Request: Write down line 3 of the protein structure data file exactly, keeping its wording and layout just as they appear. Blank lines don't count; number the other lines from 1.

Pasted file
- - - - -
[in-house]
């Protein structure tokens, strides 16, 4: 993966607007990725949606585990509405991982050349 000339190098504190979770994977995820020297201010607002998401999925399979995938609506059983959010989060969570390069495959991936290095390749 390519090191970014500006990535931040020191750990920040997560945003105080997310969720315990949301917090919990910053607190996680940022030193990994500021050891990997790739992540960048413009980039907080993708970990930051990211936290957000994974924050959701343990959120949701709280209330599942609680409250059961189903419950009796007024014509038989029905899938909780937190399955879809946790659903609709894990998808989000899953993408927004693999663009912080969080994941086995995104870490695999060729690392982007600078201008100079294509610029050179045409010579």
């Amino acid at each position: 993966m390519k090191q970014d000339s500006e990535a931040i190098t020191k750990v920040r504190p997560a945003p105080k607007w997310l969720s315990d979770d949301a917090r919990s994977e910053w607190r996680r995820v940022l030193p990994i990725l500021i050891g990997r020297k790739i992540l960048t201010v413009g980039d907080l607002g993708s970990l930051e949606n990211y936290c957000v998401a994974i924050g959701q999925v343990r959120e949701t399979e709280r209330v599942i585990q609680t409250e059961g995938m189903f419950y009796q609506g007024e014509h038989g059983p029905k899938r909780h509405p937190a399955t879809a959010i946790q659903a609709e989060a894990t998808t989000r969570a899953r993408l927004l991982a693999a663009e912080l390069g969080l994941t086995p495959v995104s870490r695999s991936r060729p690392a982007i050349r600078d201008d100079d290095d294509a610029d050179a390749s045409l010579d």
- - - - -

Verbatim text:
């Amino acid at each position: 993966m390519k090191q970014d000339s500006e990535a931040i190098t020191k750990v920040r504190p997560a945003p105080k607007w997310l969720s315990d979770d949301a917090r919990s994977e910053w607190r996680r995820v940022l030193p990994i990725l500021i050891g990997r020297k790739i992540l960048t201010v413009g980039d907080l607002g993708s970990l930051e949606n990211y936290c957000v998401a994974i924050g959701q999925v343990r959120e949701t399979e709280r209330v599942i585990q609680t409250e059961g995938m189903f419950y009796q609506g007024e014509h038989g059983p029905k899938r909780h509405p937190a399955t879809a959010i946790q659903a609709e989060a894990t998808t989000r969570a899953r993408l927004l991982a693999a663009e912080l390069g969080l994941t086995p495959v995104s870490r695999s991936r060729p690392a982007i050349r600078d201008d100079d290095d294509a610029d050179a390749s045409l010579d």